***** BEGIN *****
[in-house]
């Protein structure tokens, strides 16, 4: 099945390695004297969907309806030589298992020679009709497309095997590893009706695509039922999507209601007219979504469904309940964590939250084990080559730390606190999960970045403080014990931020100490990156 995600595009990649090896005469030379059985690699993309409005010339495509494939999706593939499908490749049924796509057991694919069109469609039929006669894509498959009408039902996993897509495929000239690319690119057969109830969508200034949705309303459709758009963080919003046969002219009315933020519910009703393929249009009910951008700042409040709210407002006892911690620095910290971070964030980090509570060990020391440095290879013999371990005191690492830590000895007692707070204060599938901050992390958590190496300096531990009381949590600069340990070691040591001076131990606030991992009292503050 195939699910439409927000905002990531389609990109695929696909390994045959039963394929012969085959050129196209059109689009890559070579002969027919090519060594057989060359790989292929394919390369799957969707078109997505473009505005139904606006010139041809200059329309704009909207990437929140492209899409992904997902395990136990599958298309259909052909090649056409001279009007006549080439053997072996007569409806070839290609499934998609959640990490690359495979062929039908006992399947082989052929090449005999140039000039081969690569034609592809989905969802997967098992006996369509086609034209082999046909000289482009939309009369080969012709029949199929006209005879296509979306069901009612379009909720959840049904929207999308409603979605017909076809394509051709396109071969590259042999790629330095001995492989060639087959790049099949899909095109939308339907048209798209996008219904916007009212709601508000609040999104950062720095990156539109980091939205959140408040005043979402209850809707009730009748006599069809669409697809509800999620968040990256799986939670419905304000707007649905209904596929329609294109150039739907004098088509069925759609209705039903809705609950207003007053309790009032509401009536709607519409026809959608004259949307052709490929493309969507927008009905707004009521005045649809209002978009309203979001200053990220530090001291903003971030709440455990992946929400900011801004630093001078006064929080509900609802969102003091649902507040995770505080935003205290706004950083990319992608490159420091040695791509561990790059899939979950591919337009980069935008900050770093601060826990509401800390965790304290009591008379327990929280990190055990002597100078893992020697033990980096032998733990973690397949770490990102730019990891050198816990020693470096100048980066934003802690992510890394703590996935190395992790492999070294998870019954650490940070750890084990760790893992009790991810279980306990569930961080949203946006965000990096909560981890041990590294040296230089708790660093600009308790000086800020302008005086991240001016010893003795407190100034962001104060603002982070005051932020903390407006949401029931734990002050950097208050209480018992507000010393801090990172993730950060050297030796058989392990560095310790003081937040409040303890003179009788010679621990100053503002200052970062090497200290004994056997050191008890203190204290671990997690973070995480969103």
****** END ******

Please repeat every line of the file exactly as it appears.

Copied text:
[in-house]
């Protein structure tokens, strides 16, 4: 099945390695004297969907309806030589298992020679009709497309095997590893009706695509039922999507209601007219979504469904309940964590939250084990080559730390606190999960970045403080014990931020100490990156 995600595009990649090896005469030379059985690699993309409005010339495509494939999706593939499908490749049924796509057991694919069109469609039929006669894509498959009408039902996993897509495929000239690319690119057969109830969508200034949705309303459709758009963080919003046969002219009315933020519910009703393929249009009910951008700042409040709210407002006892911690620095910290971070964030980090509570060990020391440095290879013999371990005191690492830590000895007692707070204060599938901050992390958590190496300096531990009381949590600069340990070691040591001076131990606030991992009292503050 195939699910439409927000905002990531389609990109695929696909390994045959039963394929012969085959050129196209059109689009890559070579002969027919090519060594057989060359790989292929394919390369799957969707078109997505473009505005139904606006010139041809200059329309704009909207990437929140492209899409992904997902395990136990599958298309259909052909090649056409001279009007006549080439053997072996007569409806070839290609499934998609959640990490690359495979062929039908006992399947082989052929090449005999140039000039081969690569034609592809989905969802997967098992006996369509086609034209082999046909000289482009939309009369080969012709029949199929006209005879296509979306069901009612379009909720959840049904929207999308409603979605017909076809394509051709396109071969590259042999790629330095001995492989060639087959790049099949899909095109939308339907048209798209996008219904916007009212709601508000609040999104950062720095990156539109980091939205959140408040005043979402209850809707009730009748006599069809669409697809509800999620968040990256799986939670419905304000707007649905209904596929329609294109150039739907004098088509069925759609209705039903809705609950207003007053309790009032509401009536709607519409026809959608004259949307052709490929493309969507927008009905707004009521005045649809209002978009309203979001200053990220530090001291903003971030709440455990992946929400900011801004630093001078006064929080509900609802969102003091649902507040995770505080935003205290706004950083990319992608490159420091040695791509561990790059899939979950591919337009980069935008900050770093601060826990509401800390965790304290009591008379327990929280990190055990002597100078893992020697033990980096032998733990973690397949770490990102730019990891050198816990020693470096100048980066934003802690992510890394703590996935190395992790492999070294998870019954650490940070750890084990760790893992009790991810279980306990569930961080949203946006965000990096909560981890041990590294040296230089708790660093600009308790000086800020302008005086991240001016010893003795407190100034962001104060603002982070005051932020903390407006949401029931734990002050950097208050209480018992507000010393801090990172993730950060050297030796058989392990560095310790003081937040409040303890003179009788010679621990100053503002200052970062090497200290004994056997050191008890203190204290671990997690973070995480969103």